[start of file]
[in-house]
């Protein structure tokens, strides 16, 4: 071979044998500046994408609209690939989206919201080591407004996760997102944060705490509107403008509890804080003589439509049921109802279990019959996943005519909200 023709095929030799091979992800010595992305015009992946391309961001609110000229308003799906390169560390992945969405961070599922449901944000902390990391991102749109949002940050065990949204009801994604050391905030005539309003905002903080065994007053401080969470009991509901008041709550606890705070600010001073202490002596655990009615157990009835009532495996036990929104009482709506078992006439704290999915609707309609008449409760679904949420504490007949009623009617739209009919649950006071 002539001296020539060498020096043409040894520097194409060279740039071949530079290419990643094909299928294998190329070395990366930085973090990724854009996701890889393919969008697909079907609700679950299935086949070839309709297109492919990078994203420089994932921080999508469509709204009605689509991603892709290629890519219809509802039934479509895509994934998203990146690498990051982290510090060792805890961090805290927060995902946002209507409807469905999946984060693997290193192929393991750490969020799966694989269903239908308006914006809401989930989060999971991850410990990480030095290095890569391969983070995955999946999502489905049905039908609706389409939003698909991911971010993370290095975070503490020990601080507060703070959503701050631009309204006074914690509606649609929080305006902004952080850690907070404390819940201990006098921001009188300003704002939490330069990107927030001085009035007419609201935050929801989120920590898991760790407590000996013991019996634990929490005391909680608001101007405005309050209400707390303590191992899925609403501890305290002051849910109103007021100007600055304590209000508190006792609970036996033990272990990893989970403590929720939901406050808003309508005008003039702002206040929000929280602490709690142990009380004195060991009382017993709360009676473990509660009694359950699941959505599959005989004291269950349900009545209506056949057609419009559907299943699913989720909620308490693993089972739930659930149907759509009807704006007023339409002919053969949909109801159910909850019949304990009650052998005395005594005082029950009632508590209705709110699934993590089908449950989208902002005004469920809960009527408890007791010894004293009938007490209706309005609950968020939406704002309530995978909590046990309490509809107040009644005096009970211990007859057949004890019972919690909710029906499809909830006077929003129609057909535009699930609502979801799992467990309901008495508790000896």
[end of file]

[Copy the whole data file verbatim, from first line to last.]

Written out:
[in-house]
């Protein structure tokens, strides 16, 4: 071979044998500046994408609209690939989206919201080591407004996760997102944060705490509107403008509890804080003589439509049921109802279990019959996943005519909200 023709095929030799091979992800010595992305015009992946391309961001609110000229308003799906390169560390992945969405961070599922449901944000902390990391991102749109949002940050065990949204009801994604050391905030005539309003905002903080065994007053401080969470009991509901008041709550606890705070600010001073202490002596655990009615157990009835009532495996036990929104009482709506078992006439704290999915609707309609008449409760679904949420504490007949009623009617739209009919649950006071 002539001296020539060498020096043409040894520097194409060279740039071949530079290419990643094909299928294998190329070395990366930085973090990724854009996701890889393919969008697909079907609700679950299935086949070839309709297109492919990078994203420089994932921080999508469509709204009605689509991603892709290629890519219809509802039934479509895509994934998203990146690498990051982290510090060792805890961090805290927060995902946002209507409807469905999946984060693997290193192929393991750490969020799966694989269903239908308006914006809401989930989060999971991850410990990480030095290095890569391969983070995955999946999502489905049905039908609706389409939003698909991911971010993370290095975070503490020990601080507060703070959503701050631009309204006074914690509606649609929080305006902004952080850690907070404390819940201990006098921001009188300003704002939490330069990107927030001085009035007419609201935050929801989120920590898991760790407590000996013991019996634990929490005391909680608001101007405005309050209400707390303590191992899925609403501890305290002051849910109103007021100007600055304590209000508190006792609970036996033990272990990893989970403590929720939901406050808003309508005008003039702002206040929000929280602490709690142990009380004195060991009382017993709360009676473990509660009694359950699941959505599959005989004291269950349900009545209506056949057609419009559907299943699913989720909620308490693993089972739930659930149907759509009807704006007023339409002919053969949909109801159910909850019949304990009650052998005395005594005082029950009632508590209705709110699934993590089908449950989208902002005004469920809960009527408890007791010894004293009938007490209706309005609950968020939406704002309530995978909590046990309490509809107040009644005096009970211990007859057949004890019972919690909710029906499809909830006077929003129609057909535009699930609502979801799992467990309901008495508790000896």